The Shaolin monks are famous worldwide for their impressive kung fu styling and recognisable yellow robes, but it seems that David Beckham and Lionel Messi had better look out. After bringing you something reminiscent of a scene from Shaolin Soccer back in July last year it seems Shaolin monks are intent on taking over the (footballing) world.
The Shaolin monks of Henan province have set up a football academy, which is quickly gaining support from the entire footballing community. The monks have been invited by FIFA to take part in the opening ceremony of the Germany Women’s 2011 world cup and have met with many influential sporting figures such as Jacques Rogge and Juan Antonio Samaranch, heads of the International Olympic Committee. They have also played against some big named players from the international football circuit and have made headlines worldwide.
Founder of the School Yan Lu explains that “the academy was born out of his passion for the sport and that of the students and that then there came a need for proper coaching and the coach for the Cameroon team got involved.” (“培养兴趣”，待这一步完成之后，接下来就是“拔高”，“从中选出有足球天赋，对足球喜爱的学生，成立足球队。提供更好的条件和专门的教练”) He also , à la Shaolin Soccer believes that thousands of years of Shaolin history and the modern game of football are a perfect fit and the skills needed for both kong fu and football are very similar. There is apparently a lot of talent and potential in the team, whose ages range from 4 to 20 and the training they learn here could help with future careers involving all sorts of sport related teaching.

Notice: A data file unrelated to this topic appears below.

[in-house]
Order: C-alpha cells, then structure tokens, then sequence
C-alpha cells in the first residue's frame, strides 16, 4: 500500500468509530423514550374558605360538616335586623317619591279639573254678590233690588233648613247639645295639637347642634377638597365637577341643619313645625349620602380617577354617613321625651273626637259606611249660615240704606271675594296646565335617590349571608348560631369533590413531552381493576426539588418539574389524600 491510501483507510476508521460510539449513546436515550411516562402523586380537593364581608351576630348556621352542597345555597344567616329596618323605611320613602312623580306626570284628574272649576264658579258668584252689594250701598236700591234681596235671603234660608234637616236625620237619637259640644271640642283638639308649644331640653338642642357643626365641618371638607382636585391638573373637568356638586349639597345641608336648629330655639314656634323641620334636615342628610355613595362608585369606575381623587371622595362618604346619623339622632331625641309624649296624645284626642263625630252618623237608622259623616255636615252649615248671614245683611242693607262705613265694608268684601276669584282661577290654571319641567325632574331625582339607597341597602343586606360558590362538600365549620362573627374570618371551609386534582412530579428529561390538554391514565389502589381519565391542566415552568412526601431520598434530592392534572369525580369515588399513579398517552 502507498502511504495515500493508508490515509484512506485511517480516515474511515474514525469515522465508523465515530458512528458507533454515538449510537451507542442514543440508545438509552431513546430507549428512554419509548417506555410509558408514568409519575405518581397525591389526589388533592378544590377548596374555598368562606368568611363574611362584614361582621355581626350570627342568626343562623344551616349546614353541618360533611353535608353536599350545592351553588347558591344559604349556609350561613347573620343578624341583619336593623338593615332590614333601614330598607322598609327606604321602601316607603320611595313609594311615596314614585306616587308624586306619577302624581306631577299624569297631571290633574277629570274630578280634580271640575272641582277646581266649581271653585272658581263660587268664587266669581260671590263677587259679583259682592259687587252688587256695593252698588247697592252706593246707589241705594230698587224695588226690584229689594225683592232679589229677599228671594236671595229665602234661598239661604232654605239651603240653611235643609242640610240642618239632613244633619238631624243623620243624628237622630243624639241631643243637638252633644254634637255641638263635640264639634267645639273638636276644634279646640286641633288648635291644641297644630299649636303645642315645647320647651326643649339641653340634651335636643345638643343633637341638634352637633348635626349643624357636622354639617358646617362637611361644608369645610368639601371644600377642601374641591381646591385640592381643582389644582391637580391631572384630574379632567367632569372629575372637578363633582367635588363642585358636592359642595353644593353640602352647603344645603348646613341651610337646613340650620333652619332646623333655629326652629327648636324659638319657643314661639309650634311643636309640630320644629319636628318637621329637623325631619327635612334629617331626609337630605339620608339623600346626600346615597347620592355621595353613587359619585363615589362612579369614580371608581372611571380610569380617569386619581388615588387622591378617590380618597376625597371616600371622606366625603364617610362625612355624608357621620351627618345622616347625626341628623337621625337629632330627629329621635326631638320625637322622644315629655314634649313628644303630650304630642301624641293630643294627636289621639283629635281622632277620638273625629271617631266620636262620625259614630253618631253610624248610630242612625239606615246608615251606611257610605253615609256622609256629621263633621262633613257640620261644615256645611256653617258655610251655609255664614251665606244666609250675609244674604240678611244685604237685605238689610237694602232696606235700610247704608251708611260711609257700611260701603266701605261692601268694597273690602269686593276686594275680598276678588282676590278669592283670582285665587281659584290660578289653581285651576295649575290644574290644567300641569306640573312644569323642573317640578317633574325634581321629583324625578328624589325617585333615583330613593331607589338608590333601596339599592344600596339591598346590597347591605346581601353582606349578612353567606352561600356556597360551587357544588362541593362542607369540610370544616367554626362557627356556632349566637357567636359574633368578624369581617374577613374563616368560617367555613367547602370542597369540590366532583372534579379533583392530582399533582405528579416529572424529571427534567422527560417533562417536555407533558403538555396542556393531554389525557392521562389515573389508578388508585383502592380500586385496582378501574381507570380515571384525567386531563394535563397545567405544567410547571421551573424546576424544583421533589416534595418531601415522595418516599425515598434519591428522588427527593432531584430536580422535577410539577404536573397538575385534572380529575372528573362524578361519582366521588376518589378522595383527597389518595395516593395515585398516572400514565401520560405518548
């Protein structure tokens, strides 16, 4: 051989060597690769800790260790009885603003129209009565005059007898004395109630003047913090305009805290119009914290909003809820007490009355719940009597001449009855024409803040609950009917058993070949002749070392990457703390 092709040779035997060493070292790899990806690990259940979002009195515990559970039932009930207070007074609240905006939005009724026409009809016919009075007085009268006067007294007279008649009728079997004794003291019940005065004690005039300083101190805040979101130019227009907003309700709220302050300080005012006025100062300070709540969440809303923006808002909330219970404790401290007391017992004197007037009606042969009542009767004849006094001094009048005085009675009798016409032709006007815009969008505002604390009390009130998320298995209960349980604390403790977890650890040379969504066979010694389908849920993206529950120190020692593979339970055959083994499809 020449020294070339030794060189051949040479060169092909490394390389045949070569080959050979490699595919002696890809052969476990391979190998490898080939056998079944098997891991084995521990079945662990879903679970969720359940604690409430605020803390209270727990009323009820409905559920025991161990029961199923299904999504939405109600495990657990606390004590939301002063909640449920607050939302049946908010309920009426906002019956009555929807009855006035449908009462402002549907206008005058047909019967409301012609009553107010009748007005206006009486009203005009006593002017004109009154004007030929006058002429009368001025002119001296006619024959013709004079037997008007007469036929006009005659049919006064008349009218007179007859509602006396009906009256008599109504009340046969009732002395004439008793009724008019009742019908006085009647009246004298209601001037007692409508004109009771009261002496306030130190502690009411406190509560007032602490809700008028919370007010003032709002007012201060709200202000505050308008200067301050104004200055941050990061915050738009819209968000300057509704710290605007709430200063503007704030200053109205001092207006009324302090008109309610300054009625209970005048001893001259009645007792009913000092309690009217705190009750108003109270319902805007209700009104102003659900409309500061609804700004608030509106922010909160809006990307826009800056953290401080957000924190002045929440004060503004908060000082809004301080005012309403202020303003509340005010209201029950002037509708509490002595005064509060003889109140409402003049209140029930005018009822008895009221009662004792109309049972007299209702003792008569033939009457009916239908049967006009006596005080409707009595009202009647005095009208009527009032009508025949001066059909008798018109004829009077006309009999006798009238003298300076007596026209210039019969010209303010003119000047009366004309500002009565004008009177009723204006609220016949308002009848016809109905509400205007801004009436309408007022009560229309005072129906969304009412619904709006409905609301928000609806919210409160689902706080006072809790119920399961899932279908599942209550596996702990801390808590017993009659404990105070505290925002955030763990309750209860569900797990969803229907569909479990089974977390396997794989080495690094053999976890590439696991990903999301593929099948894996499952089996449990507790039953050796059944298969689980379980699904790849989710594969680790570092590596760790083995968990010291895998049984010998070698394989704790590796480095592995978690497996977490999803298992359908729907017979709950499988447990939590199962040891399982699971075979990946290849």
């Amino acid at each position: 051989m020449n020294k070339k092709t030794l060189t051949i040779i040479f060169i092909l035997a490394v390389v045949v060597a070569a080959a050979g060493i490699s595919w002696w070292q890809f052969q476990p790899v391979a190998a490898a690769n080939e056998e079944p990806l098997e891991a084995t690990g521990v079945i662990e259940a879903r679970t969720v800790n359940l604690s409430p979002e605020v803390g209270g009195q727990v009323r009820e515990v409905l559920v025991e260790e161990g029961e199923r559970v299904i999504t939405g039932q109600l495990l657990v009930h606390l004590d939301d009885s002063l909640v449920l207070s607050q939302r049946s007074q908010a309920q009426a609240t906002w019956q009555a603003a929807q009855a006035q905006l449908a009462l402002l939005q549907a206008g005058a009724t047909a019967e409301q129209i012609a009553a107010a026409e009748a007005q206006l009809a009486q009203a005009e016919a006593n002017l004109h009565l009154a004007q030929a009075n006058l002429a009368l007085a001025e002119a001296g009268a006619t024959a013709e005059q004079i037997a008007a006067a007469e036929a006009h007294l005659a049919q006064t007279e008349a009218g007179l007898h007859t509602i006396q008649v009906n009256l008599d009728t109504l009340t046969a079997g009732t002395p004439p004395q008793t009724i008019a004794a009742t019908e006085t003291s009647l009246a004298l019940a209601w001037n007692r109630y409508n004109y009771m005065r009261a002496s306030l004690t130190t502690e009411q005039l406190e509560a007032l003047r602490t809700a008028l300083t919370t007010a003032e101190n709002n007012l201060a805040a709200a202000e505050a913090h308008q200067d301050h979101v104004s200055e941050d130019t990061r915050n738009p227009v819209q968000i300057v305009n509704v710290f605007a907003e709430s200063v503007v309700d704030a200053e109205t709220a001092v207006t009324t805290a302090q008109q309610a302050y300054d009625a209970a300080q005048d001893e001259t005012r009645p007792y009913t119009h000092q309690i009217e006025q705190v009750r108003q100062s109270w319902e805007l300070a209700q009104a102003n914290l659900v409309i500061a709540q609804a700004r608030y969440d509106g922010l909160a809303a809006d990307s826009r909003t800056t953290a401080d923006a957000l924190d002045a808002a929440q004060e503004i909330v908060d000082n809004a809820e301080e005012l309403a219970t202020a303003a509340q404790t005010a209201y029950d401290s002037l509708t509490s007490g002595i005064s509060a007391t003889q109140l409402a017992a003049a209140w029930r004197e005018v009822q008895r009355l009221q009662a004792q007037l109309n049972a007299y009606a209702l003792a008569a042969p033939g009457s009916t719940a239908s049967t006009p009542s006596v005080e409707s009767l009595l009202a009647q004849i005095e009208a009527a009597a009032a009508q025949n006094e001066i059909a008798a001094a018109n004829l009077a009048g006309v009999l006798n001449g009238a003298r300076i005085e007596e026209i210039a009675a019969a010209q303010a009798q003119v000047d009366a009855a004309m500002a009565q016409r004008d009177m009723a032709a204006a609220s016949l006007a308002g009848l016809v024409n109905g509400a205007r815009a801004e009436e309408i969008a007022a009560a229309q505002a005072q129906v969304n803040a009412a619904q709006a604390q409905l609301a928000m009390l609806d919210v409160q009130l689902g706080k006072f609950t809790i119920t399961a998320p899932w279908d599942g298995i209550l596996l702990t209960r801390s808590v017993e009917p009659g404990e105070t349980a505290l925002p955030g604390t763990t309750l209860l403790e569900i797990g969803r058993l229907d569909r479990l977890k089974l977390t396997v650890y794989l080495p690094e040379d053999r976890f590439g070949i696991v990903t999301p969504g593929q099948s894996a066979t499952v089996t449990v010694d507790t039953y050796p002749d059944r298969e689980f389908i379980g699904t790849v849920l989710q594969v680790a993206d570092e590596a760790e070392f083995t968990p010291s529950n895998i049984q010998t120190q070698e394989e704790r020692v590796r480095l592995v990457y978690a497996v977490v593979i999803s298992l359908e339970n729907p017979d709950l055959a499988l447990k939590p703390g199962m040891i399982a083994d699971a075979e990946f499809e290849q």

The reaction of people across China has been mixed, the vice president of Henan provinces football league has deemed the project useful and innovative although does have a few concerns. The primary one being that the team doesn’t have a pitch and is practising on a bricked surface, which could easily cause injuries.
Die hard football fans deem the project silly and perhaps just a publicity stunt. They don’t think there is any quick solution to Chinas football problem and think it needs to be handled like it is in Europe and Brazil; get children playing football as young as possible. However, given Chinas current success rate in the “beautiful game”, they really need all the help they can get. Perhaps they could learn something from Shaolin soccer.